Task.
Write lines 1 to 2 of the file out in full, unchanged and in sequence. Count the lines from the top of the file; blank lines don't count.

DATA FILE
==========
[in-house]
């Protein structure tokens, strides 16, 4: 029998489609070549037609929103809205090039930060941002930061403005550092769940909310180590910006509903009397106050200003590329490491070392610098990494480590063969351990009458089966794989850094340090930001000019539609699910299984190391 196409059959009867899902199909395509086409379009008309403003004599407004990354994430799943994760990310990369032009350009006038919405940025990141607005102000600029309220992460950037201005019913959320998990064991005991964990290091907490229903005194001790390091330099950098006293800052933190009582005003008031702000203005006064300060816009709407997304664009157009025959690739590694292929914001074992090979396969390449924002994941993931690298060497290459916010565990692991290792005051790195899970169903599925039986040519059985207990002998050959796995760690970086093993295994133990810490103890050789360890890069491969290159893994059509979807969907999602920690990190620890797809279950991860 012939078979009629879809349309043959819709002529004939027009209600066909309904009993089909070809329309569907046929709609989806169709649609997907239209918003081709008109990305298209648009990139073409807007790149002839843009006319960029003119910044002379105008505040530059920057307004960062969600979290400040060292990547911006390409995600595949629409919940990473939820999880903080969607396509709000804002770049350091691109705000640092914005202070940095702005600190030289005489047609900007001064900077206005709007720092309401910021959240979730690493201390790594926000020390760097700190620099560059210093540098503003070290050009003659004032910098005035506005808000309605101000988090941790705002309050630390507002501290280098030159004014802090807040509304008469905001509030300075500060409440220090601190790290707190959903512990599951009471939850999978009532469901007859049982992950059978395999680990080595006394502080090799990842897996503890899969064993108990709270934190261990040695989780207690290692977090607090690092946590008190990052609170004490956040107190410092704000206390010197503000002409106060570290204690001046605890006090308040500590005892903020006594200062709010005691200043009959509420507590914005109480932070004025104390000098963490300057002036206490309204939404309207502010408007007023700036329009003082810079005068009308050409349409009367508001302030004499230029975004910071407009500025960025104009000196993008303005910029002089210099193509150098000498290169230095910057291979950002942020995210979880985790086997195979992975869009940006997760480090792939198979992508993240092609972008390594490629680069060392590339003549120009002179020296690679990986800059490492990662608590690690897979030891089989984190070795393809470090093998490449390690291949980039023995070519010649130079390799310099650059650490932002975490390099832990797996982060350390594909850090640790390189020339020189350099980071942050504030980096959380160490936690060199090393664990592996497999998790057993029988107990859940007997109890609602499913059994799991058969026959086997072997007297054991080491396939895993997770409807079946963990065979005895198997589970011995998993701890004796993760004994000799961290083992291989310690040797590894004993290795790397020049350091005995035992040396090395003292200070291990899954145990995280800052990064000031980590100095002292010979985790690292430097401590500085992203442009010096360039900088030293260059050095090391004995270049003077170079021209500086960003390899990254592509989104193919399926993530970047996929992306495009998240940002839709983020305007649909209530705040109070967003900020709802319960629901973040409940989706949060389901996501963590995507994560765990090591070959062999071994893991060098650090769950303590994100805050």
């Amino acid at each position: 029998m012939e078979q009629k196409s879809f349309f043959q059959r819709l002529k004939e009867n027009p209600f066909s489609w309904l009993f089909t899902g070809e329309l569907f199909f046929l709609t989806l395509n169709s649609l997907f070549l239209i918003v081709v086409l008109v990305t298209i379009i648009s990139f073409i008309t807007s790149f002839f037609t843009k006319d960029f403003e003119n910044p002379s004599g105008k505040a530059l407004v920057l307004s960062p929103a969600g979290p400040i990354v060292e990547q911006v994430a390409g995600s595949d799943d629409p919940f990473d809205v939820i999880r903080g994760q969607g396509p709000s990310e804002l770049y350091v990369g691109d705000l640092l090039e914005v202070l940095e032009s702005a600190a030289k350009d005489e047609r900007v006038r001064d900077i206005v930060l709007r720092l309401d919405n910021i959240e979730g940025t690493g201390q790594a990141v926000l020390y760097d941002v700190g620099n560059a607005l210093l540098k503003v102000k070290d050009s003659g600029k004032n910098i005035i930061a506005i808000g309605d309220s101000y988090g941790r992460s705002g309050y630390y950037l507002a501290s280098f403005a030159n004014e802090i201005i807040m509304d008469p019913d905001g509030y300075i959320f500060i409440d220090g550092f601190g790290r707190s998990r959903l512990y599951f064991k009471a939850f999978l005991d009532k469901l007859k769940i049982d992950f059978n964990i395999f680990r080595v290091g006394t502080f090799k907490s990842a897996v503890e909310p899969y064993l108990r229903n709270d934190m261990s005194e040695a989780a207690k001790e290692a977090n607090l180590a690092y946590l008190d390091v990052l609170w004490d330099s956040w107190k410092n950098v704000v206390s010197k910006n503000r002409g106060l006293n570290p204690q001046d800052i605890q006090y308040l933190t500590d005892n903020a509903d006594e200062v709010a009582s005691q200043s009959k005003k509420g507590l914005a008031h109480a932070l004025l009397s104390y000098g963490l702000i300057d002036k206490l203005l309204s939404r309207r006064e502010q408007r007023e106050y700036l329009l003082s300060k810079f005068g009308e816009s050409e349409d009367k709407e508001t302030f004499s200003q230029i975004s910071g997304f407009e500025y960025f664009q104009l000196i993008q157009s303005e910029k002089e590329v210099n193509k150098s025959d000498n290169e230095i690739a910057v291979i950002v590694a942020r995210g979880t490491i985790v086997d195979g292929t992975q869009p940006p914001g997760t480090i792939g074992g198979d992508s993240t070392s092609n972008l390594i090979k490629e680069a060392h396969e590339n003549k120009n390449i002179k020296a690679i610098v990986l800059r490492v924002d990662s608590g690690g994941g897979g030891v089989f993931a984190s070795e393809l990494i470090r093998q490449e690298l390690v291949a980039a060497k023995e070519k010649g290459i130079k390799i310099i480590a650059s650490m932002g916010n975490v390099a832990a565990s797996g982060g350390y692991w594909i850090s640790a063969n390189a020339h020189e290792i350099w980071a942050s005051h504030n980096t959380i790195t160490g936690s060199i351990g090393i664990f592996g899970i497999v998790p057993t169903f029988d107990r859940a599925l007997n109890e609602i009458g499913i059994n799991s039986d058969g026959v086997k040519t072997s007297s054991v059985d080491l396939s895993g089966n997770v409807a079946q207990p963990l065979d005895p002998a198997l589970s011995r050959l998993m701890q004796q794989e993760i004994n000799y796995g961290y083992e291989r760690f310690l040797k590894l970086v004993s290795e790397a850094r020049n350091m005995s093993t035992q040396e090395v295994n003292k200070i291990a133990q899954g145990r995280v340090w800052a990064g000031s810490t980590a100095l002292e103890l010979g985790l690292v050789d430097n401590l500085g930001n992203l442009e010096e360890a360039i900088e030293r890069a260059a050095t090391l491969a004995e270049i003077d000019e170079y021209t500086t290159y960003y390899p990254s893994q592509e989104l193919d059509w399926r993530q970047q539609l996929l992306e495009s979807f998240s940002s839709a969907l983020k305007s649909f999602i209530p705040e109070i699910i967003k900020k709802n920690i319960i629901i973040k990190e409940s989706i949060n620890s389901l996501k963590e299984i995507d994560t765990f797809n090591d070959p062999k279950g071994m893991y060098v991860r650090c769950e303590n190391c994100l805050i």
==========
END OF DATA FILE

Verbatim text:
[in-house]
């Protein structure tokens, strides 16, 4: 029998489609070549037609929103809205090039930060941002930061403005550092769940909310180590910006509903009397106050200003590329490491070392610098990494480590063969351990009458089966794989850094340090930001000019539609699910299984190391 196409059959009867899902199909395509086409379009008309403003004599407004990354994430799943994760990310990369032009350009006038919405940025990141607005102000600029309220992460950037201005019913959320998990064991005991964990290091907490229903005194001790390091330099950098006293800052933190009582005003008031702000203005006064300060816009709407997304664009157009025959690739590694292929914001074992090979396969390449924002994941993931690298060497290459916010565990692991290792005051790195899970169903599925039986040519059985207990002998050959796995760690970086093993295994133990810490103890050789360890890069491969290159893994059509979807969907999602920690990190620890797809279950991860 012939078979009629879809349309043959819709002529004939027009209600066909309904009993089909070809329309569907046929709609989806169709649609997907239209918003081709008109990305298209648009990139073409807007790149002839843009006319960029003119910044002379105008505040530059920057307004960062969600979290400040060292990547911006390409995600595949629409919940990473939820999880903080969607396509709000804002770049350091691109705000640092914005202070940095702005600190030289005489047609900007001064900077206005709007720092309401910021959240979730690493201390790594926000020390760097700190620099560059210093540098503003070290050009003659004032910098005035506005808000309605101000988090941790705002309050630390507002501290280098030159004014802090807040509304008469905001509030300075500060409440220090601190790290707190959903512990599951009471939850999978009532469901007859049982992950059978395999680990080595006394502080090799990842897996503890899969064993108990709270934190261990040695989780207690290692977090607090690092946590008190990052609170004490956040107190410092704000206390010197503000002409106060570290204690001046605890006090308040500590005892903020006594200062709010005691200043009959509420507590914005109480932070004025104390000098963490300057002036206490309204939404309207502010408007007023700036329009003082810079005068009308050409349409009367508001302030004499230029975004910071407009500025960025104009000196993008303005910029002089210099193509150098000498290169230095910057291979950002942020995210979880985790086997195979992975869009940006997760480090792939198979992508993240092609972008390594490629680069060392590339003549120009002179020296690679990986800059490492990662608590690690897979030891089989984190070795393809470090093998490449390690291949980039023995070519010649130079390799310099650059650490932002975490390099832990797996982060350390594909850090640790390189020339020189350099980071942050504030980096959380160490936690060199090393664990592996497999998790057993029988107990859940007997109890609602499913059994799991058969026959086997072997007297054991080491396939895993997770409807079946963990065979005895198997589970011995998993701890004796993760004994000799961290083992291989310690040797590894004993290795790397020049350091005995035992040396090395003292200070291990899954145990995280800052990064000031980590100095002292010979985790690292430097401590500085992203442009010096360039900088030293260059050095090391004995270049003077170079021209500086960003390899990254592509989104193919399926993530970047996929992306495009998240940002839709983020305007649909209530705040109070967003900020709802319960629901973040409940989706949060389901996501963590995507994560765990090591070959062999071994893991060098650090769950303590994100805050």